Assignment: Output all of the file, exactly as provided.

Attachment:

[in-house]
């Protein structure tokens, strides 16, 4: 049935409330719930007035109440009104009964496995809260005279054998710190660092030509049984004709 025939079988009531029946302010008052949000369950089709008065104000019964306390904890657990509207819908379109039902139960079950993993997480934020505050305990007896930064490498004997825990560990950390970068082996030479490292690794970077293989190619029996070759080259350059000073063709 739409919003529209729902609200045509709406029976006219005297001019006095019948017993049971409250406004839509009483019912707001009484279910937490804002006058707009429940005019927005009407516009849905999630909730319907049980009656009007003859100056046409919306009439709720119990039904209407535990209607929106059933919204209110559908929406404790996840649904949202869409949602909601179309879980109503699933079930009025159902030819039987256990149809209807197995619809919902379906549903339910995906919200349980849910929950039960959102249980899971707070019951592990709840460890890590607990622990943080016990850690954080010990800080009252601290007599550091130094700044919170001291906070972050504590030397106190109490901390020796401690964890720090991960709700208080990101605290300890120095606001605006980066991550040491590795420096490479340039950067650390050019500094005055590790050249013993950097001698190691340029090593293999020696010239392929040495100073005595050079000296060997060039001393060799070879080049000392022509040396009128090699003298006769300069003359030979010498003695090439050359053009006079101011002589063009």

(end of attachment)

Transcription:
[in-house]
């Protein structure tokens, strides 16, 4: 049935409330719930007035109440009104009964496995809260005279054998710190660092030509049984004709 025939079988009531029946302010008052949000369950089709008065104000019964306390904890657990509207819908379109039902139960079950993993997480934020505050305990007896930064490498004997825990560990950390970068082996030479490292690794970077293989190619029996070759080259350059000073063709 739409919003529209729902609200045509709406029976006219005297001019006095019948017993049971409250406004839509009483019912707001009484279910937490804002006058707009429940005019927005009407516009849905999630909730319907049980009656009007003859100056046409919306009439709720119990039904209407535990209607929106059933919204209110559908929406404790996840649904949202869409949602909601179309879980109503699933079930009025159902030819039987256990149809209807197995619809919902379906549903339910995906919200349980849910929950039960959102249980899971707070019951592990709840460890890590607990622990943080016990850690954080010990800080009252601290007599550091130094700044919170001291906070972050504590030397106190109490901390020796401690964890720090991960709700208080990101605290300890120095606001605006980066991550040491590795420096490479340039950067650390050019500094005055590790050249013993950097001698190691340029090593293999020696010239392929040495100073005595050079000296060997060039001393060799070879080049000392022509040396009128090699003298006769300069003359030979010498003695090439050359053009006079101011002589063009």